In cultures with a strong focus on performance, leaders are skilled in what we call the 3 Fs of Focus, Freedom and Feedback.

Organisations that lack a performance culture, often struggle with feedback and accountability. In these cases, the leadership skill we’ve found that has the most significant impact in raising their effectiveness is courageous conversations. By which we mean building people’s confidence and skill to have more honest performance conversations. Importantly, if done well, these skills also improve people’s feeling of wellbeing by helping them achieve a sense of accomplishment.

Characteristic Five - Wellbeing

“Before we dare people to achieve their full potential, we first have to show them we care.”
George Kohlrieser, author of ‘Care to Dare’.

One of the most damaging myths of high performance, is a mistaken sense that we have to make a choice between wellbeing and optimal performance. “I know wellbeing is important, but we really need to see improvement from this team!”

Wellbeing isn’t just about happiness and relaxation. In a work context, it comes from intentionally creating an environment which helps people flourish - an environment in which people feel inspired and supported to challenge themselves to achieve things they feel good about and which help the organisation.

All of the features that contribute to our wellbeing have a high correlation with optimal performance. Playing more to our strengths, finding ways to boost our energy, increasing people’s sense of purpose and building positive relationships to name but a few.

Most leaders want to support wellbeing, but simply don’t know how. This is actually a relatively quick win. We’ve found it works best when clients focus on equipping leaders to create both a high performing and high wellbeing culture. Thanks to Shruti from Downing for this phraseology.  

For those interested in exploring the contributors to wellbeing further, email us on highperformance@managementfutures.co.uk for a copy of our Wellbeing Questionnaire based on the work of Martin Seligman.

Characteristic Six - Simplification and ruthless prioritisation

“Prioritise A, B and C. Then discard C”
Sheryl Sandburg in talking about Facebooks approach to ruthless Prioritisation.

Effort by itself will not create high performance. It has to be focused effort. It’s hard to do anything really well, when we’re trying to do too much.

In addition to trying to do too much, unintended workload created by ineffective processes can make it feel like we’re trying to run through waste deep mud.

Three things stand out from clients we see as being really good at simplicity and focus

The first is total alignment. This really struck me the other day when I was walking through a Selfridges store, who we’ve had the privilege of working with for the last few years. Despite a huge range of different departments, everything felt aligned behind a purpose to create a joyful shopping experience. I found myself grinning...and I hate shopping!

Brendan McCullum has transformed the performance and visible fun of the England Test Match team by asking a simple question: ‘What might be possible if we removed fear?’

The second is a mechanism for prioritising and saying no.

British Rowing use the question ‘will it make the boat go faster?’ to guide every decision.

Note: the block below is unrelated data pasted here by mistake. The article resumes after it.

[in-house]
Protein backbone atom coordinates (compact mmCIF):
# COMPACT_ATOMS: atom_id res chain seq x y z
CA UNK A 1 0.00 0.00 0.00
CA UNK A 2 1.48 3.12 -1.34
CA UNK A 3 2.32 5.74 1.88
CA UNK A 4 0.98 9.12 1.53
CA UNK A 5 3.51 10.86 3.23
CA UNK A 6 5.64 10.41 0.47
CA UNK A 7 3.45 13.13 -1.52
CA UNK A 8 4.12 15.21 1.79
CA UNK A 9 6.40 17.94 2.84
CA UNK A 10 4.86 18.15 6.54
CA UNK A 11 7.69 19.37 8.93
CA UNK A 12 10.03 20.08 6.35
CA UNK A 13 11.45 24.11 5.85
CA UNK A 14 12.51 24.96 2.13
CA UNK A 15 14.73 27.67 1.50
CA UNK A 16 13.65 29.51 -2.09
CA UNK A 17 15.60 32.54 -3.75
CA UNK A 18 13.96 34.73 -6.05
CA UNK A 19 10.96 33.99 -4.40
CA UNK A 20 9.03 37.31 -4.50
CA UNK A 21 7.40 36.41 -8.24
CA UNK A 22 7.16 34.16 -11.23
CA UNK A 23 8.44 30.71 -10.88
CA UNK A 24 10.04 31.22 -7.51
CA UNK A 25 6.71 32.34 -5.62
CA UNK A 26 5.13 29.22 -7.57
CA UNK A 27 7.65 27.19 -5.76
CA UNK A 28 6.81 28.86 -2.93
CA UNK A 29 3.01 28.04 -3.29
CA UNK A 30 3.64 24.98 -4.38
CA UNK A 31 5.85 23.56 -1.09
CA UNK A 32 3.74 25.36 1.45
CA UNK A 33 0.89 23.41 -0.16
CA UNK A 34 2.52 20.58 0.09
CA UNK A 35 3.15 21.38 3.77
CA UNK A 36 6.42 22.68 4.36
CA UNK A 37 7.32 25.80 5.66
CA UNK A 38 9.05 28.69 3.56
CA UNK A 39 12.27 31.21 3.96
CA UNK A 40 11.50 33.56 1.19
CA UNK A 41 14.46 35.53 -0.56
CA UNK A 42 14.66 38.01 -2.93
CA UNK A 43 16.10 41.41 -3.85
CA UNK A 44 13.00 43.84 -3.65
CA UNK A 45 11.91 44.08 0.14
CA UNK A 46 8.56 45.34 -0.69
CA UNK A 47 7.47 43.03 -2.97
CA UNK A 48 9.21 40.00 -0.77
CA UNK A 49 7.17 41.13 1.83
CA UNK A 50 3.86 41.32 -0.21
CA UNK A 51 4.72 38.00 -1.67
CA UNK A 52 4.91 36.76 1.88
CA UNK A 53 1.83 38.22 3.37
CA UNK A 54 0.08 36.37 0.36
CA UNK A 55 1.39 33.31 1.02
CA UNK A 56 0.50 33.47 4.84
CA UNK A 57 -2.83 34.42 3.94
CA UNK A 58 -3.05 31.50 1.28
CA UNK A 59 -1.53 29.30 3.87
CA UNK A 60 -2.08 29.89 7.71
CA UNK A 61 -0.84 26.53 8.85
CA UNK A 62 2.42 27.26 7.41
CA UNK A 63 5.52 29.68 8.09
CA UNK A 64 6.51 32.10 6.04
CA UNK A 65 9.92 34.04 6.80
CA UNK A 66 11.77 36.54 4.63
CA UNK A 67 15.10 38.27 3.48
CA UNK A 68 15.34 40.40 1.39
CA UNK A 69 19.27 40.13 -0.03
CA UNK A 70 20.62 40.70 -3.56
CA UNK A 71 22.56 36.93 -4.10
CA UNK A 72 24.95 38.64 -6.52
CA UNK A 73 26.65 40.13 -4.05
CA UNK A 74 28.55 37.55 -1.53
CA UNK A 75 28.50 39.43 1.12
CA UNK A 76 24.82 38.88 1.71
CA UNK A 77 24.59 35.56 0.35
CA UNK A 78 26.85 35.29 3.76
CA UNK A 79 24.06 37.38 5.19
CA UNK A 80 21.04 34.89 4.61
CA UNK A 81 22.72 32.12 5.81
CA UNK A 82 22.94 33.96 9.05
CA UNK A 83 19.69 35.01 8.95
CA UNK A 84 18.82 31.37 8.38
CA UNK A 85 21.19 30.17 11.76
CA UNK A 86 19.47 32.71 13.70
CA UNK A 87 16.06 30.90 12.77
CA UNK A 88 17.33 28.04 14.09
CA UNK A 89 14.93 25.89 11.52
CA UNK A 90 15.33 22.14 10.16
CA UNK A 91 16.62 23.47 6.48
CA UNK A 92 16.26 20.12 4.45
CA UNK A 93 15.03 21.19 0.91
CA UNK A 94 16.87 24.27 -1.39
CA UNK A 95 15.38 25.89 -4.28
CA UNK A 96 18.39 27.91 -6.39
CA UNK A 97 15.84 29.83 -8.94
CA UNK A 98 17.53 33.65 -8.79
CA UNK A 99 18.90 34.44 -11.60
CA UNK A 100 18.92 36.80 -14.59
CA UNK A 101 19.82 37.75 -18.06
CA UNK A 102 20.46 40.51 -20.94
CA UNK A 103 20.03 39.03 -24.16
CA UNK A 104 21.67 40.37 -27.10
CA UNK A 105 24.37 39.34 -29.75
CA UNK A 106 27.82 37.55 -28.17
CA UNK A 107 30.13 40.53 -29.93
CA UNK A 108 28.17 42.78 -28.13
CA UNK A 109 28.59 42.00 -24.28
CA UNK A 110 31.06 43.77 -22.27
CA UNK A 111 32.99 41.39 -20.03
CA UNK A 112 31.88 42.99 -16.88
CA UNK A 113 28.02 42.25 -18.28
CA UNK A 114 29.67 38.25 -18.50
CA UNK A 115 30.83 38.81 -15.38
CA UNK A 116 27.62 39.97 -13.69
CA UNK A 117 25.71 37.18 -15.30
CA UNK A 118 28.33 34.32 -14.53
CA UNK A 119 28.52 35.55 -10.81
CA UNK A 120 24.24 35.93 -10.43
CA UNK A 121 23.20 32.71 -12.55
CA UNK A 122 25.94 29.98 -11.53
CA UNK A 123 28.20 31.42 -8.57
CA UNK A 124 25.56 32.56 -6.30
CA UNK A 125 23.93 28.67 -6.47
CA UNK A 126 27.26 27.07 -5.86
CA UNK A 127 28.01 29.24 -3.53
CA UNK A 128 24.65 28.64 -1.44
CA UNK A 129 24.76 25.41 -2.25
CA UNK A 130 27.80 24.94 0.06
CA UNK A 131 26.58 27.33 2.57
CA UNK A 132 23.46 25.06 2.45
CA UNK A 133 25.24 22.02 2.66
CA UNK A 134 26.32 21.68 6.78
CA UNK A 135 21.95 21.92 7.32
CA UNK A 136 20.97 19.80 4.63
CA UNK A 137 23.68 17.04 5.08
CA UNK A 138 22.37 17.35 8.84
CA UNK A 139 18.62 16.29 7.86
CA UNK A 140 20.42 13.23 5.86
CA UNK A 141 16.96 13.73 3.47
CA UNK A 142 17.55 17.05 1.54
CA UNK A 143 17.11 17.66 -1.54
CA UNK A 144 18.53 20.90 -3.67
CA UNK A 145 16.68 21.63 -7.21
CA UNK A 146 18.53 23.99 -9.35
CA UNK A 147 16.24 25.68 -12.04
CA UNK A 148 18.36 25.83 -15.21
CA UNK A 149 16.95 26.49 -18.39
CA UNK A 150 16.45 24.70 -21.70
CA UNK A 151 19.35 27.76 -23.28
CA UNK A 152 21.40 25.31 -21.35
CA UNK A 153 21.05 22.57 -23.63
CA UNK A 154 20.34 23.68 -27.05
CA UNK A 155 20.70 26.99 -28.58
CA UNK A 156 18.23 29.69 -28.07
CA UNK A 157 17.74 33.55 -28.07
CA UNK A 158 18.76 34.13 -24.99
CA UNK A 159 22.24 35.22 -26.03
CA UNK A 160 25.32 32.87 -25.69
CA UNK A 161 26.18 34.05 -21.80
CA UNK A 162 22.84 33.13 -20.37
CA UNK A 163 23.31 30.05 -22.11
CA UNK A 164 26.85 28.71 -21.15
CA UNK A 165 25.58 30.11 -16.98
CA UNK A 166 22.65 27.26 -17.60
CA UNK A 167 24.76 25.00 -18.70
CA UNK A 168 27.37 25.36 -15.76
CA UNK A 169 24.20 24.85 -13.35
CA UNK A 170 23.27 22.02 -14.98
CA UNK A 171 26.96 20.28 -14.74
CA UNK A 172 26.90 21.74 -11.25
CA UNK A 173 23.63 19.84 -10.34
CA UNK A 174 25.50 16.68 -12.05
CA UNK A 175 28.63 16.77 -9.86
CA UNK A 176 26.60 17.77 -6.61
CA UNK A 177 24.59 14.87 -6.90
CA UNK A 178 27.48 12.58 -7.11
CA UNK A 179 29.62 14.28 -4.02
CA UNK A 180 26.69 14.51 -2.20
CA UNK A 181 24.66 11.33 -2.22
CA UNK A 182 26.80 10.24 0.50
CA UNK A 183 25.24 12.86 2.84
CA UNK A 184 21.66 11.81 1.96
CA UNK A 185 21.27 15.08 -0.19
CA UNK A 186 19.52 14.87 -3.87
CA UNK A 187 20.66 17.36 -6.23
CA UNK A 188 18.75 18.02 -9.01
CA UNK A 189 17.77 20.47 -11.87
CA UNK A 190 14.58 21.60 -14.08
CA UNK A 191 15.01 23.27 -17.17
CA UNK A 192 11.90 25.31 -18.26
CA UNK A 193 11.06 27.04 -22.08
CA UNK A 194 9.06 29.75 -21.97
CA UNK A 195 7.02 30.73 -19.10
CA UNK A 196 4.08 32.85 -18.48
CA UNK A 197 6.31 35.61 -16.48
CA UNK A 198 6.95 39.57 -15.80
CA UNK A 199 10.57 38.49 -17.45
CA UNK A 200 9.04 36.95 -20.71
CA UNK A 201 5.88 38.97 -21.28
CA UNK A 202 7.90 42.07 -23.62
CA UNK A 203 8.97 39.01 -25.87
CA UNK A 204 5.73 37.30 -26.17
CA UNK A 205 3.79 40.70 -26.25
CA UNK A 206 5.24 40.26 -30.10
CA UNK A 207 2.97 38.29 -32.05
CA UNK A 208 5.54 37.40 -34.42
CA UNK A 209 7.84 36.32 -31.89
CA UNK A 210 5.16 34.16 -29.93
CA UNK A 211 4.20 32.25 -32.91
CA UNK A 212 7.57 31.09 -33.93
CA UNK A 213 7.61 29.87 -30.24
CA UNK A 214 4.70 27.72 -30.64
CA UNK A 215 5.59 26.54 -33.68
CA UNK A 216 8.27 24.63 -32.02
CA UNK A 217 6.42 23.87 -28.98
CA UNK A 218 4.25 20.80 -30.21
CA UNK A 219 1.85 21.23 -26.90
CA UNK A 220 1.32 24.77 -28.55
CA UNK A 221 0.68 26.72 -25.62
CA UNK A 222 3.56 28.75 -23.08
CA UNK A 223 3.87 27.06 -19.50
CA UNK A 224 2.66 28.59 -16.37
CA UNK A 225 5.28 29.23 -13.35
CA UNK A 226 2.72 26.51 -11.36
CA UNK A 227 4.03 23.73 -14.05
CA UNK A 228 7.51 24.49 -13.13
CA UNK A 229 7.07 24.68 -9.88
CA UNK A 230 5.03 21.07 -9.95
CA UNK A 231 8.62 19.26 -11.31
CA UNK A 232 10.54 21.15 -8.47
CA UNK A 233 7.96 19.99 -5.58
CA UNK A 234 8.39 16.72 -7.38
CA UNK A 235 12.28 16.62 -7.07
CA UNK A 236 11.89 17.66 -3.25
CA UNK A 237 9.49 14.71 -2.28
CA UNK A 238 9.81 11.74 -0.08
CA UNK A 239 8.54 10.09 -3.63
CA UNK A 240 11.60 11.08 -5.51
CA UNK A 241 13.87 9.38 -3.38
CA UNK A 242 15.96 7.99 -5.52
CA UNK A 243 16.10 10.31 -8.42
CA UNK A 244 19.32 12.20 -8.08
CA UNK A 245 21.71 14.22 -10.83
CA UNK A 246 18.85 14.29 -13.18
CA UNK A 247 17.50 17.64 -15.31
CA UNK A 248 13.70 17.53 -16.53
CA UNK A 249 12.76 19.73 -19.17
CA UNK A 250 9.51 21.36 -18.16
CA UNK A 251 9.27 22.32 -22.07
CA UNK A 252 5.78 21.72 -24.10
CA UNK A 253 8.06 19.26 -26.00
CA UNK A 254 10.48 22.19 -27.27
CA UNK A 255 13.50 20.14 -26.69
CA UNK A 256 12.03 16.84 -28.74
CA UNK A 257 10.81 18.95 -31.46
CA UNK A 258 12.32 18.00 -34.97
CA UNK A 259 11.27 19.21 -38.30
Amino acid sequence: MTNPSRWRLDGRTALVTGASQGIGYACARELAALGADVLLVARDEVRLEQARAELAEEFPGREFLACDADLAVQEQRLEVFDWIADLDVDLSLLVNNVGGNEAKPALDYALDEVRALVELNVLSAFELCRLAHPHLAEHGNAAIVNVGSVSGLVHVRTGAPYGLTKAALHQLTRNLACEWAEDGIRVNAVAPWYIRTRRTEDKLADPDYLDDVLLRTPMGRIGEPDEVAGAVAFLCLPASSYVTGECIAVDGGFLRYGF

This has been adopted by Red Bull Racing, who prioritise improvement projects by how many quarters of a second it will improve lap times. Out of countless improvement projects they could work on in the 3 months of the off season, they typically pick a maximum of 3-4. Getting clear on what we’re going to say no to is every bit as important as what we’re going to say yes to.

Finally, open up a dialogue with people on the front line about “what is getting in the way of you doing a great job?”  

Characteristic Seven - Improving diversity and building a sense of belonging through inclusive leadership

The evidence for the positive impact of a diverse workforce on creativity is overwhelming. Particularly as our customer base becomes more diverse.

Organisations that struggle in this space, often have no idea about the barriers they’re unintentionally creating.  

To help, we generally start with a listening exercise. Engaging the people they want to hear more from in a confidential conversation around how welcome and included they feel in the environment.

We then work with both the leaders and the underrepresented talent to help create an environment where everyone can flourish.

Looking at our culture projects over the last 3 years, few interventions have been as powerful and motivating as those where we’ve helped clients to increase the diversity of voices around the table.

Creating an environment where everyone flourishes, has a massively positive impact on everyone.

Which just leaves one final question:  

If you were able to wave a magic wand, and transform any one of the above seven characteristics of your culture over the next 12 months, which would have the greatest impact for you?

Tell us what you think about our podcasts
If you have any thoughts about the topics we've covered in this collection, the insights we've shared or you have ideas for future podcast episodes we'd love to hear from you.

Ready for more insights like this?
To be among the the first to hear about more new developments, insights and events from MF, please submit your details below and we'll add you to our mailing list.

Continue reading

Connect with our community

Join our growing network today - and receive the latest insights and research from the MF team - by following us on LinkedIn.